Classmates.com URL classmates.com Commercial? mixed Type of site Social network service Owner United Online Created by Randy Conrads
The social media website was originally designed to assist members in finding friends and acquaintances from kindergarten, primary school, high school, college, work and the United States military. In 2010, CEO Mark Goldston described the transition of the website "to increasingly focus on nostalgic content" such as "high school yearbooks, movie trailers, music tracks, and photographic images." To this end, and to appeal more to older users, the website name was changed to Memory Lane, which included a website redesign.
Classmates Media also operates the following international sites designed to enable users to connect with old friends:
- StayFriends.de (Germany)
- StayFriends.se (Sweden)
- StayFriends.at (Austria)
- Trombi.com (France)
The previous time Classmates appeared on Hitwise's top 10 list of social networking websites was June 2009, when it appeared tenth with 0.45% market share.
In early 2008, Nielsen Online had ranked Classmates as number three in unique monthly visitors (U.S. home, work) among social networking sites. As of June 30, 2008, Classmates Media had more than 50 million members, but only 3.8 million pay subscribers.
According to the Online Publishers Association Paid Content U.S. Market Spending Report, Classmates.com was Number 4 among the Top 25 Web Destinations Ranked by Consumer Content Revenue in both 2002 and 2003 (the last years that individual site rankings were broken out). As more users move to Facebook, the site has fallen in popularity. Alexa.com shows Classmates.com to be the 4,211 most visited website on March 12, 2011, falling from the top 1,000 as recently as January 2010.
Classmates.com members use real names, not screen names (although some members use a "fake name"). Member privacy is protected through a double-blind email system, so email addresses and contact information are never revealed unless self-disclosed by members one-on-one.
Registering and networking
It is free for people to register as a Basic member of Classmates.com. Basic members can create profiles and search the entire social network service for friends. Basic members may also post to and read community message boards and view information about upcoming reunions, but they may not email anyone or view other members' profiles. They can write emails and send them, but the recipient cannot read them unless the sender becomes a paid member. This doesn't become apparent until an email is already composed and sent. Basic members who try to send emails or view profiles are funneled to a page where they can upgrade to Gold member status for a fee. Gold members, who pay a fee, may view other members' profiles, photos, biographies, timelines, interests, announcements and send email to and receive email from any member, view notes posted on their profile bulletin board, see the names of others who have visited their profile and signed their guest book, access and use tools for planning reunions and create their own private groups.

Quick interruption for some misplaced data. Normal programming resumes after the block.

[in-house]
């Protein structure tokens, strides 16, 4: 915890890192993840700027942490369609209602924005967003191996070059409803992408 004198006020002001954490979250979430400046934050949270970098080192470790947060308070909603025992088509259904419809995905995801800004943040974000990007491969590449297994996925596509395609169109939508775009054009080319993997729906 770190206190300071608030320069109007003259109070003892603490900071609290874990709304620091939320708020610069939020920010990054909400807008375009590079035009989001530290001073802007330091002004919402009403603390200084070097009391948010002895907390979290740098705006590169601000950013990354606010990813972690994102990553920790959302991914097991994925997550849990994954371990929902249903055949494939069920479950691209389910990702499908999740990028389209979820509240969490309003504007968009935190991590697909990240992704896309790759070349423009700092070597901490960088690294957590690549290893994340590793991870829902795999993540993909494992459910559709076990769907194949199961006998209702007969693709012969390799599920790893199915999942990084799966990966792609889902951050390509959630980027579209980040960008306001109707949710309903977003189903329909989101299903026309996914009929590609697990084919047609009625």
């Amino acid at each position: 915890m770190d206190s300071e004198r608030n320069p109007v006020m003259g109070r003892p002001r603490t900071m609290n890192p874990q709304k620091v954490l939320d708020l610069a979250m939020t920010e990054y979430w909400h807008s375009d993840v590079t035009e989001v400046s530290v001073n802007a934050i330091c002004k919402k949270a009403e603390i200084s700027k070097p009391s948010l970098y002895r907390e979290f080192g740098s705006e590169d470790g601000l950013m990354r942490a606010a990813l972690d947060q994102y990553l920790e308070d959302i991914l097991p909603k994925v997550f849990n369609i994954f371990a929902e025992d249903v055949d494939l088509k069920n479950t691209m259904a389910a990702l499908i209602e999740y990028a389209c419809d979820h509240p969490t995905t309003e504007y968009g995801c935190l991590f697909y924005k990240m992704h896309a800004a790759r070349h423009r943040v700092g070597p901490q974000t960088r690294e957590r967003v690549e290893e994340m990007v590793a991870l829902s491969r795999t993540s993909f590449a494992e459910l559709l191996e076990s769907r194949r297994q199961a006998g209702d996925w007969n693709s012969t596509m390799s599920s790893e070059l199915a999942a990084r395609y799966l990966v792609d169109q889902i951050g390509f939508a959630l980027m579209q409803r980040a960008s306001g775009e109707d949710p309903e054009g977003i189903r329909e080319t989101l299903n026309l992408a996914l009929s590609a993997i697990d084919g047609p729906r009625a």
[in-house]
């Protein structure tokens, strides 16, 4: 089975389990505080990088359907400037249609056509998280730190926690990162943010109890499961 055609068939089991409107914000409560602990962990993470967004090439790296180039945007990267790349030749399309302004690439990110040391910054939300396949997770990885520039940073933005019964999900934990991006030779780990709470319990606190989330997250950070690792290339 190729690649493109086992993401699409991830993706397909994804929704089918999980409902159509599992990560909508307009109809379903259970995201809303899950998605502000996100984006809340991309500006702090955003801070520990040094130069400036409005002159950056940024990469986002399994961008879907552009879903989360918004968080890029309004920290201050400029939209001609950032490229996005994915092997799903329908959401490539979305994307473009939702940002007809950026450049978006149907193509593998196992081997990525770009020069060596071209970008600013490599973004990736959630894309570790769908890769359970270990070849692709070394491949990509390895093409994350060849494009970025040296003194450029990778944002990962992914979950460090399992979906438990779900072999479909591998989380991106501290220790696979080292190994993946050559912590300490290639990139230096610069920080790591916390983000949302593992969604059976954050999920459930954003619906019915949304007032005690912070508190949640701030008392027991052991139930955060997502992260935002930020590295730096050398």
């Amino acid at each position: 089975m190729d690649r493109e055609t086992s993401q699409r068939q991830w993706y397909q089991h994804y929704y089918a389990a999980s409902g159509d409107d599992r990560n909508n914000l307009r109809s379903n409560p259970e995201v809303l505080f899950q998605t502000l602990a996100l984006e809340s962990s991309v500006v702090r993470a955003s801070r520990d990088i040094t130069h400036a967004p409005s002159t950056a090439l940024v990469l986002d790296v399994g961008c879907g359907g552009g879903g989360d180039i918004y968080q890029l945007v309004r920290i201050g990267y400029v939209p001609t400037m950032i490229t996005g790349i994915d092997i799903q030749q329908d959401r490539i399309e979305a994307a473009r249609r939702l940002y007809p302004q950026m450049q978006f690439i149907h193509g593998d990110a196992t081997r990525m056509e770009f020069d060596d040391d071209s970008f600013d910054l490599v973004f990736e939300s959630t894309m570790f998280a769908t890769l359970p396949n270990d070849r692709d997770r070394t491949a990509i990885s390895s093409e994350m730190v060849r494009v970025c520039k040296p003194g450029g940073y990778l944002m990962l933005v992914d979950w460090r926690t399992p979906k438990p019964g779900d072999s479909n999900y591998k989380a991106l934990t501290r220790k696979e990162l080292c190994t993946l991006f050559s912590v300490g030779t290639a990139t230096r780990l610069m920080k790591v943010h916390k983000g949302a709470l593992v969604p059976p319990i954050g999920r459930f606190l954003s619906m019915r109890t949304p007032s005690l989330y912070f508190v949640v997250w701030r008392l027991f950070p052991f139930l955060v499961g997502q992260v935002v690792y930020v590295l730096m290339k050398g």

Controversial business practices
It is standard practice for Classmates.com to auto-renew memberships at the end of each billing period. In December 2006, when PC World magazine field tested several companies to determine how easy or difficult it was to cancel their service, Classmates.com was one of the companies that received their worst rating.
Classmates.com also routinely sends e-mails indicating that one of the recipient's classmates is looking for him/her. Allegedly, this is frequently untrue, and Classmates.com currently faces a lawsuit for this practice (which, if the allegation is true, constitutes fraud). In addition, Classmates.com does not allow members to provide each other with private e-mail addresses, street addresses or phone numbers since this would allow the members to communicate with one another outside of the site and therefore not pay for communications.
On August 18, 2010, New York Attorney General Andrew Cuomo announced a settlement with six companies, including Classmates, as part of a probe into the discount club industry. Classmates was among the retailers that agreed to pay $2.1 million toward refunds and consumer education. Under the scheme investigated, consumers who signed up for discounts or cash-back promotions were asked to enter their payment information; entering this information triggered small, easy-to-overlook recurring charges on the accounts, billed to unfamiliar company names. Classmates' share of the settlement amounts to $960,000 and a commitment to end these practices.
False Advertising Lawsuit Settled
Seattle-based Classmates.com has agreed to pay up to $9.5 million to its users to settle a lawsuit that accused the social network of sending fraudulent emails that told recipients their old friends from school wished to reconnect (and the recipients would need to buy Classmates.com memberships to receive their old friends' contact information). The lead plaintiffs in the case, David Catapano and Anthony Michaels, would each receive $20,500 as part of that provision.
United Online, the parent company of Classmates.com, earned $70 million from marketing practices under investigation in 2009 by the Senate Commerce Committee involving piggybacking a second credit card transaction with membership to Classmates.com involving a loyalty program.
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- ^ "UPDATE 1-Cuomo says 6 settle on hidden online shopping fees". Reuters. August 18, 2010. http://www.reuters.com/article/idUSN1820540420100818?utm_source=feedburner&utm_medium=feed&utm_campaign=Feed%3A+reuters%2FprivateequityNews+%28News+%2F+US+%2F+Private+Equity+News%29&utm_content=Google+Reader.
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